3 items from 2014
What's in a name? Plenty, especially when used in song about any real or fictional Jones, or in other senses of the word
"What's in a name?" she asked. For if only she had not been called Capulet nor he Montague, but instead Juliet Smith and Romeo Jones, then perhaps for these star-crossed Shakespearean lovers events might have, after all, ended up smelling of a rose so sweet. But a name really does matter, and this week's theme focuses upon one in particular. Jones might be Smith's sidekick, as in Alias Smith and Jones, or comedy duo and Not the Nine O'Clock News graduates Alas Smith and Jones. But this week our theme is songs that mention the latter, and in variety of contexts.
Jones, perhaps slightly less so than Smith, is a very common name. But that is the beauty of it. Welsh in origin, it has spawned an infinite variety of people. »
- Peter Kimpton
BBC Two is 50 - the British Broadcasting Corporation's second eldest child hits the half-century mark today - Sunday, April 20.
Picking out the greatest shows from five decades of broadcasting seems like a near-impossible task, but never say that Digital Spy is easily cowed. These are - in our humble opinion - the channel's finest ever offerings.
BBC Two is 50: The Hour, Bottom and more shows to bring back
The rules are as follows: shows like Red Dwarf that originated on BBC Two are eligible, but shows better associated with another channel are not - say Top of the Pops, which aired on BBC One for the majority of its run but shifted to the sister channel for its final episodes.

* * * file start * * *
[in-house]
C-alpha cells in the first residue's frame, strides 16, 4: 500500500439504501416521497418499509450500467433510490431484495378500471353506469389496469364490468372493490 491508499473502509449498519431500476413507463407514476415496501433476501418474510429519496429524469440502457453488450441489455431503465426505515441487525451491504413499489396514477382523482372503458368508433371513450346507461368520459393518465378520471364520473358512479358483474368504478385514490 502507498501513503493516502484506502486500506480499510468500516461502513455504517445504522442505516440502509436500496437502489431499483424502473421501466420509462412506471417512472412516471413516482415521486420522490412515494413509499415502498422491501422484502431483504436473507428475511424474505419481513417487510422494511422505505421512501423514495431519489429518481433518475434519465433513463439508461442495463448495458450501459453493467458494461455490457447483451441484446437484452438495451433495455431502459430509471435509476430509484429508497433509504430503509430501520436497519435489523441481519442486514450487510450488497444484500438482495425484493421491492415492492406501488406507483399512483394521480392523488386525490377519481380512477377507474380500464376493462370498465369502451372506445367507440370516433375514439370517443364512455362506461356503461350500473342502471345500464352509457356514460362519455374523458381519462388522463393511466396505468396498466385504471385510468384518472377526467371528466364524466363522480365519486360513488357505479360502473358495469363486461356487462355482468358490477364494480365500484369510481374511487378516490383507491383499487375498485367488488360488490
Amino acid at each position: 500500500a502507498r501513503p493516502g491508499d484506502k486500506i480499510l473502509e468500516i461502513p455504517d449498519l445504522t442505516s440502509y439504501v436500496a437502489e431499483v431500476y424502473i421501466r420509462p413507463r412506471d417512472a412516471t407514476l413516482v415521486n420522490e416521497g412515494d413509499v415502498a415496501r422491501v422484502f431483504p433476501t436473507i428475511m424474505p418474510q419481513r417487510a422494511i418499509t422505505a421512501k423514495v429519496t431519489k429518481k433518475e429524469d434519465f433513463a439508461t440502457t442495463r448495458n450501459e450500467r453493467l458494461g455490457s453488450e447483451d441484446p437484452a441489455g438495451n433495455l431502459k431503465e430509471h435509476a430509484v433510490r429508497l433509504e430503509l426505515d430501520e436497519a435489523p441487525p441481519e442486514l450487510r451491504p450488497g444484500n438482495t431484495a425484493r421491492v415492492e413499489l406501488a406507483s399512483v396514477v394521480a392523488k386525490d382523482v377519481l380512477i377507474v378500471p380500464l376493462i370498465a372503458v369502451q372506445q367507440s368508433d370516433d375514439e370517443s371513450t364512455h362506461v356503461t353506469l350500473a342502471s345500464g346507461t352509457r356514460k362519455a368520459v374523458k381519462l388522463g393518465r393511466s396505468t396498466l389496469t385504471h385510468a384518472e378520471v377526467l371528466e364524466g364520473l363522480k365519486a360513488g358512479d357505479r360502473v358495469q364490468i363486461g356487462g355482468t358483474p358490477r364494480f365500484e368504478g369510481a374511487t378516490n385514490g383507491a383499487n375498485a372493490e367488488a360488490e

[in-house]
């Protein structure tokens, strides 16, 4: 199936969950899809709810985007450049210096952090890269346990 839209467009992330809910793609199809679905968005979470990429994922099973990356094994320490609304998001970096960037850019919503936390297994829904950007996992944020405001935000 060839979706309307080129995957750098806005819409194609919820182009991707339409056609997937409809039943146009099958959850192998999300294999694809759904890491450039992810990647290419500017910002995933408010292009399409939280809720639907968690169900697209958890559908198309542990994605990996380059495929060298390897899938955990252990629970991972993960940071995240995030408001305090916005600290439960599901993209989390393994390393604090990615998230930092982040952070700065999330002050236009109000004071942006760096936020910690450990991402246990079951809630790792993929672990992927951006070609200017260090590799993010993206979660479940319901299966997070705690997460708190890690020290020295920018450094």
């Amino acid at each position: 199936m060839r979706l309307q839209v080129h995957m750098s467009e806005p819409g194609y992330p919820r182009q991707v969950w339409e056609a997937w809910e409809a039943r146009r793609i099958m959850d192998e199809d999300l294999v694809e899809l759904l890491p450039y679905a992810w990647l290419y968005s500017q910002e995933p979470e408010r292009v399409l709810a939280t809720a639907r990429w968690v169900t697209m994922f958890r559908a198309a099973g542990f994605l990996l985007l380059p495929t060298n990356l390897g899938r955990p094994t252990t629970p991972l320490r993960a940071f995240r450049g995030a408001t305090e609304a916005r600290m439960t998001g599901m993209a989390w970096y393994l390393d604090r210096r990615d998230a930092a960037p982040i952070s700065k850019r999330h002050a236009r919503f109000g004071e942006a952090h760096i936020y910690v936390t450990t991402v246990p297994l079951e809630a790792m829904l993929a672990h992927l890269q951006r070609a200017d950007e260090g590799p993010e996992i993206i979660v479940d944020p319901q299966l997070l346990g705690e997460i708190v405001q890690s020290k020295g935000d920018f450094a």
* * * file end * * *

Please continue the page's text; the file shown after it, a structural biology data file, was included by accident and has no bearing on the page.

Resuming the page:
Oh, and we're talking only original commissions - so no Us imports either. But even that barely narrows it down, so if you think there are any glaring omissions, »
It's been a whopping 30 years since Spitting Image first hit our screens on ITV in 1984. The satirical puppet show quickly became one of the most-watched shows of the 1980s and early 1990s.
I wasn't able to fully appreciate the series when it was first on TV. When I watched it in the early '90s as a child, I found it funny mainly because of the silly puppets, even if I didn't quite understand what was going on. But in retrospective viewings, it still holds up as a genuinely hilarious satire of politics, entertainment, sport and general UK culture of the era.
It's quite incredible to think that Spitting Image hasn't been on air since 1996. To put that into perspective, the Spice Girls had only just been unleashed, Tony Blair hadn't been elected yet, and Lorde had only just been born.
As a show that is heavily reliant on topical »
3 items from 2014
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